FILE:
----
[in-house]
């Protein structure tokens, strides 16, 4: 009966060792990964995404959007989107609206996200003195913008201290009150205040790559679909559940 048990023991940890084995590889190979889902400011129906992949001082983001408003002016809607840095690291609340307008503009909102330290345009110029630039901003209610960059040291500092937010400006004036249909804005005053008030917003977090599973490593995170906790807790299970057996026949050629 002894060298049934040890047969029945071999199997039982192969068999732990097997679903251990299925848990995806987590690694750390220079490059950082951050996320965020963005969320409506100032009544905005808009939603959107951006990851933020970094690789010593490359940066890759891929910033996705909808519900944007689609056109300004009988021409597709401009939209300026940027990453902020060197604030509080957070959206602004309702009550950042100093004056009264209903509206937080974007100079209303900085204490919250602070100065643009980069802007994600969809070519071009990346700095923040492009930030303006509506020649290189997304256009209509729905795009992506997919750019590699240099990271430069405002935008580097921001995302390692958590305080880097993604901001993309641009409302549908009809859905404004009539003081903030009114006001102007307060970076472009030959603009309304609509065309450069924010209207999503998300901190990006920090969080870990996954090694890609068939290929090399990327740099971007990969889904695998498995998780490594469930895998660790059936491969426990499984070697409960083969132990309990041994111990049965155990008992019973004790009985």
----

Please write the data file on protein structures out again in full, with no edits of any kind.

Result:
[in-house]
């Protein structure tokens, strides 16, 4: 009966060792990964995404959007989107609206996200003195913008201290009150205040790559679909559940 048990023991940890084995590889190979889902400011129906992949001082983001408003002016809607840095690291609340307008503009909102330290345009110029630039901003209610960059040291500092937010400006004036249909804005005053008030917003977090599973490593995170906790807790299970057996026949050629 002894060298049934040890047969029945071999199997039982192969068999732990097997679903251990299925848990995806987590690694750390220079490059950082951050996320965020963005969320409506100032009544905005808009939603959107951006990851933020970094690789010593490359940066890759891929910033996705909808519900944007689609056109300004009988021409597709401009939209300026940027990453902020060197604030509080957070959206602004309702009550950042100093004056009264209903509206937080974007100079209303900085204490919250602070100065643009980069802007994600969809070519071009990346700095923040492009930030303006509506020649290189997304256009209509729905795009992506997919750019590699240099990271430069405002935008580097921001995302390692958590305080880097993604901001993309641009409302549908009809859905404004009539003081903030009114006001102007307060970076472009030959603009309304609509065309450069924010209207999503998300901190990006920090969080870990996954090694890609068939290929090399990327740099971007990969889904695998498995998780490594469930895998660790059936491969426990499984070697409960083969132990309990041994111990049965155990008992019973004790009985």